Nuclear, Reactors

Fukushima radiation could be double

The amount of radiation released by the Fukushima Daiichi nuclear power plant after the March 11 earthquake and tsunami could have been more than double the original estimate by Tokyo Electric Power Co. (TEPCO), Japan’s nuclear safety agency said in the Guardian newspaper.

The Nuclear and Industrial Safety Agency (NISA) also reportedly said molten nuclear fuel dropped to the bottom of the pressure vessel in the No 1 reactor within five hours of the accident, 10 hours earlier than previously thought.

By the end of last week, radiation levels inside the reactor had reportedly risen to 4,000 millisieverts per hour, the highest atmospheric reading inside the plant since the disaster.

According to the latest estimates, 770,000 terabequerels of radiation seeped from the plant in the week after the tsunami, more than double the initial estimate of 370,000.

A university researcher reportedly said a small amount of plutonium had been identified a mile from the front gate of the Fukushima plant.

It is the first time plutonium thought to have originated from the complex has been detected in soil outside its grounds, the article said.

The Japanese government June 7 released a report saying that it would overhaul regulation of nuclear power in the wake of the nuclear disaster at Fukushima, according to Reuters.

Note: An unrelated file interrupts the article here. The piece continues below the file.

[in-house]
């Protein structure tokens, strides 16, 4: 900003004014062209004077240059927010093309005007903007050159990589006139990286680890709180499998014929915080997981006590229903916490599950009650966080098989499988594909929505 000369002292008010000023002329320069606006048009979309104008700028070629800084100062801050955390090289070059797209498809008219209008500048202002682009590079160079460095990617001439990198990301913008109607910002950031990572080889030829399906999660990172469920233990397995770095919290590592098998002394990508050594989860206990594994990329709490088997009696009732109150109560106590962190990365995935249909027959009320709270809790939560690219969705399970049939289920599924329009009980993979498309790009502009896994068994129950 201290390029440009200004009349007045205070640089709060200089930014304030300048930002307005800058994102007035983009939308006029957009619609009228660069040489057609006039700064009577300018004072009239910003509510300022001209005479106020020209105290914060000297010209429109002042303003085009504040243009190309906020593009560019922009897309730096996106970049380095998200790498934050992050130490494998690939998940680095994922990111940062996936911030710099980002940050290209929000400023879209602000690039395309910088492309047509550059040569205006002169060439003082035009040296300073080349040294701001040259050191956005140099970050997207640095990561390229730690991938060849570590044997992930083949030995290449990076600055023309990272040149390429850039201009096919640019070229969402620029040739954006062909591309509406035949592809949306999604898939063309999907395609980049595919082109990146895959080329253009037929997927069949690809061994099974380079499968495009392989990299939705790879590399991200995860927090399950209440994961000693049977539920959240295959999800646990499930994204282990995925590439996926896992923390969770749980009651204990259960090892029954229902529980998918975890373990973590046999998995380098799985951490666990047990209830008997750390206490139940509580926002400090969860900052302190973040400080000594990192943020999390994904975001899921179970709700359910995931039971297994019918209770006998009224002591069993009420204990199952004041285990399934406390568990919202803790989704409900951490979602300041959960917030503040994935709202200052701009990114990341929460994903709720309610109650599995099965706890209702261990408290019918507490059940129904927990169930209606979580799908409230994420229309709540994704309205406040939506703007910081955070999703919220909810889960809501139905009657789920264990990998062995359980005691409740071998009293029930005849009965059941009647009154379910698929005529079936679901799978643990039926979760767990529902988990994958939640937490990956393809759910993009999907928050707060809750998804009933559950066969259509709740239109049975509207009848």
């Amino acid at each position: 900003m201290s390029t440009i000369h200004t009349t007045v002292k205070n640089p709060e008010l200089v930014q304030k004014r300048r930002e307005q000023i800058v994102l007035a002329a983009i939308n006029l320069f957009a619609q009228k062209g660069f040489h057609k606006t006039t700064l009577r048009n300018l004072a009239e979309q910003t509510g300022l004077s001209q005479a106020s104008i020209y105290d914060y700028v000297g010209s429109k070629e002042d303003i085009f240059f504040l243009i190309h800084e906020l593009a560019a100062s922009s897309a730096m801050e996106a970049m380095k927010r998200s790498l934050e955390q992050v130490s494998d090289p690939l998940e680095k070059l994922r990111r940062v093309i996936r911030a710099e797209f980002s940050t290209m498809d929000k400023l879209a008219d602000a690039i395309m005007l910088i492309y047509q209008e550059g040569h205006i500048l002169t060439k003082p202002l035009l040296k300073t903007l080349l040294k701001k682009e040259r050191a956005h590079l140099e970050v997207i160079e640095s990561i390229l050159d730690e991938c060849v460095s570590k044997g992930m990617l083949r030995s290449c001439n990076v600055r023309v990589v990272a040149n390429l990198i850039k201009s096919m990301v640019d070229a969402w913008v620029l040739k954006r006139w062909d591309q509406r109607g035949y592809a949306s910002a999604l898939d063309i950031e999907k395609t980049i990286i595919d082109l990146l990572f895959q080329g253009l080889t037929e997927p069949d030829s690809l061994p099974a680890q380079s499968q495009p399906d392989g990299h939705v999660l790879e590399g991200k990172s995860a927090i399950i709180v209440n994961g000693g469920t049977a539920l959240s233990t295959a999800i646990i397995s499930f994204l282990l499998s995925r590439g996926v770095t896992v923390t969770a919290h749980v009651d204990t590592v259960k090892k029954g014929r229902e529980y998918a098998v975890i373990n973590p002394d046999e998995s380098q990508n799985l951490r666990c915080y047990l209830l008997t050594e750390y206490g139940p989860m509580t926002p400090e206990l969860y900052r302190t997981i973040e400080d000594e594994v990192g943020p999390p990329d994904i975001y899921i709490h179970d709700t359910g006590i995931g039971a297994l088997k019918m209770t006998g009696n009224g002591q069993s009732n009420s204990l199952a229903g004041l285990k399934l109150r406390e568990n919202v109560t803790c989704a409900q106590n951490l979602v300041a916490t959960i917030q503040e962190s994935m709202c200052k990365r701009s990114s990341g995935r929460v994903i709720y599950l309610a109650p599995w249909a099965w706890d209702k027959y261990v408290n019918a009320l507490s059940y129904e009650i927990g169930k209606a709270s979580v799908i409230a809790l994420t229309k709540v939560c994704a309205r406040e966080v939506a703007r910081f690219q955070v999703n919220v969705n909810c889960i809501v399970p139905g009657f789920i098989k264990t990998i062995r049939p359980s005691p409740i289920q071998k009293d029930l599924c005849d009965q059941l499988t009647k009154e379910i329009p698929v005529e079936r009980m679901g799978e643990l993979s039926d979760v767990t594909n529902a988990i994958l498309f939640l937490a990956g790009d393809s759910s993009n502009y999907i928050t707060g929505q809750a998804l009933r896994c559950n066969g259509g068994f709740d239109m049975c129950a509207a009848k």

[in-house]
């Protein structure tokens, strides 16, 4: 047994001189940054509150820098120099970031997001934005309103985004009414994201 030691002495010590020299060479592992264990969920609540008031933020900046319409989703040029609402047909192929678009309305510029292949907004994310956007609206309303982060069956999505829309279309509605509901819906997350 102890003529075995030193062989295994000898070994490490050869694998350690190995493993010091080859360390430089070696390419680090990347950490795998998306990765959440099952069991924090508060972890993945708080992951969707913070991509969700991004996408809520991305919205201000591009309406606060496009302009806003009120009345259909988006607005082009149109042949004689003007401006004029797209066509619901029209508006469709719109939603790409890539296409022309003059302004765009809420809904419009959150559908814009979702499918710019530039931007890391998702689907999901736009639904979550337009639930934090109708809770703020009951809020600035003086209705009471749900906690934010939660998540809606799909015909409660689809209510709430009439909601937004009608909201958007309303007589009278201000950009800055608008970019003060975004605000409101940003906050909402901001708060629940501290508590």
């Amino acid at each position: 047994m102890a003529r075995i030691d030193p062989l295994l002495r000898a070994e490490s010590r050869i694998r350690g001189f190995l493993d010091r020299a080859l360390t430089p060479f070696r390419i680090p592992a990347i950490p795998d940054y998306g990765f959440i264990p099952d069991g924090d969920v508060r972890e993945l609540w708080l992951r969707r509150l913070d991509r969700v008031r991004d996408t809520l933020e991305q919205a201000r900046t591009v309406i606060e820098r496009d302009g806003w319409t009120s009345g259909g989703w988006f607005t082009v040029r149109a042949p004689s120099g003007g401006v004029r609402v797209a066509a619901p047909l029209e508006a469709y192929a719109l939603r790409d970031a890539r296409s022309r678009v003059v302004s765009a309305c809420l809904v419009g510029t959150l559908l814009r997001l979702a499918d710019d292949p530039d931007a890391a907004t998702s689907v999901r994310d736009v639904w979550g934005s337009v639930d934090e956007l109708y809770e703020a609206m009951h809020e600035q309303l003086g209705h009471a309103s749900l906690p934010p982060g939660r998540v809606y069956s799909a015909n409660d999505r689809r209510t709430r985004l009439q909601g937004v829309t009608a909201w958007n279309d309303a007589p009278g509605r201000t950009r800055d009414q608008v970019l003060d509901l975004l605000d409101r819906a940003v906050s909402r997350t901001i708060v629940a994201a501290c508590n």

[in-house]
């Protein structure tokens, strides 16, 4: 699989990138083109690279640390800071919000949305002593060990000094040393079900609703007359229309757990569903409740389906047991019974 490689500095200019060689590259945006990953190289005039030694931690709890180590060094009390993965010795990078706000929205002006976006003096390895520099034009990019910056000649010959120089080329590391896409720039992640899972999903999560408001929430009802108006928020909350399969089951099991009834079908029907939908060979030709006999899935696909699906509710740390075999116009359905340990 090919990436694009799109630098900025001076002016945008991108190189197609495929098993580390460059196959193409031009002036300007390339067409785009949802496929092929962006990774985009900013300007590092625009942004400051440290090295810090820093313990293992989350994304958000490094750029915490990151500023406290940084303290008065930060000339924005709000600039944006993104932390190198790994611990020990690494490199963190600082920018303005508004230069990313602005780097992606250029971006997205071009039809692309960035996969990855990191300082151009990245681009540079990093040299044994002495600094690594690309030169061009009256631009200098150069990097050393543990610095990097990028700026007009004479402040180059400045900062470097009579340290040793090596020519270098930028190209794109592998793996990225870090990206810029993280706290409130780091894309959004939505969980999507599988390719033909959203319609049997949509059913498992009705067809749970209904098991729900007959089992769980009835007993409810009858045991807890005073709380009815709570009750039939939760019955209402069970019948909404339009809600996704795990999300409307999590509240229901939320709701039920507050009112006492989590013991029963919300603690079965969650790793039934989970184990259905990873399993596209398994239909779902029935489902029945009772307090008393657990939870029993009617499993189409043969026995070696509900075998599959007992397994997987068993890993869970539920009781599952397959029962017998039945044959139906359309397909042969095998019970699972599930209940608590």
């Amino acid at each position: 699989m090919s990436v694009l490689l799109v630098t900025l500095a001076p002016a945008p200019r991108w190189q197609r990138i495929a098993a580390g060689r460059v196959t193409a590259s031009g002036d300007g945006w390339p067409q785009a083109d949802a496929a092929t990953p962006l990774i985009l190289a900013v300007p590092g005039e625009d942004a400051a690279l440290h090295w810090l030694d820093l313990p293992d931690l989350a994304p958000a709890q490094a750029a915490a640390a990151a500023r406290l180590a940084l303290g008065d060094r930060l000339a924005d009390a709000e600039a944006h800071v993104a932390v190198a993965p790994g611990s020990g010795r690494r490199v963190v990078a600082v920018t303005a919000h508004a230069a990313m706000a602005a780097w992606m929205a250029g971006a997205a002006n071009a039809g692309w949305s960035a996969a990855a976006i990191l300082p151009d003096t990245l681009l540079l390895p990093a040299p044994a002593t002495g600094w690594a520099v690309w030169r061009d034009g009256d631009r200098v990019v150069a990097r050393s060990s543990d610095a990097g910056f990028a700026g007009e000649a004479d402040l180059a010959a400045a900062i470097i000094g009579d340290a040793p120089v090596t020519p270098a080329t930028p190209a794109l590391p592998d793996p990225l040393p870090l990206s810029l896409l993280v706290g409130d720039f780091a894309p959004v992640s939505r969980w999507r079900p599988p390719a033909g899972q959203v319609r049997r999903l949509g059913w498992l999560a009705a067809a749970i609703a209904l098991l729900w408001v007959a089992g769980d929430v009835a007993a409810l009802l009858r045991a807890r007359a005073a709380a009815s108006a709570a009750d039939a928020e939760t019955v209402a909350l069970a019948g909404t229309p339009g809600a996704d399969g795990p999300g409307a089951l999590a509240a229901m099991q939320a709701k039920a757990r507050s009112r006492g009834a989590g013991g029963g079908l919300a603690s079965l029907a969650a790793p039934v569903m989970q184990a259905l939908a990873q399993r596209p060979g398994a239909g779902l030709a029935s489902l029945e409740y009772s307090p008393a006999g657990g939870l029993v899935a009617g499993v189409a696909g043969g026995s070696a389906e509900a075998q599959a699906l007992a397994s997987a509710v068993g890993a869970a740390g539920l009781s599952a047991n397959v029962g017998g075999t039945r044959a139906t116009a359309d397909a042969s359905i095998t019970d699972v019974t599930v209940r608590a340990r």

Specifically, the government said in its report to the International Atomic Energy Agency (IAEA) that it would:

• Separate NISA, which oversees nuclear power plants, from the trade ministry, which promotes nuclear power,

• Strengthen measures against earthquakes and tsunamis and secure multiple sources of power at nuclear power plants so that cooling functions aren’t lost during natural disasters,

• Review nuclear accident management policies, which had not been updated in 20 years, and require plant operators to implement accident management measures,

• Improve management of radiation exposure for workers on the site of nuclear accidents,

• Require utilities to strengthen containment venting systems in reactors and install equipment to release hydrogen to prevent a repeat of explosions like at Fukushima,

• Provide fuller disclosure of information in future accidents, including a discussion of risk factors.

It is unknown when NISA will become independent and how it will be staffed. Costs to implement the new safety measures are also unknown, Reuters said.

The IAEA reportedly told Japan in 2007 it needed to reform its system of nuclear regulation so that the agency overseeing nuclear safety is separate of the ministry charged with promoting it.

NISA also announced new safety measures that utilities will have to show by the end of June how they will be enforced, the article said.

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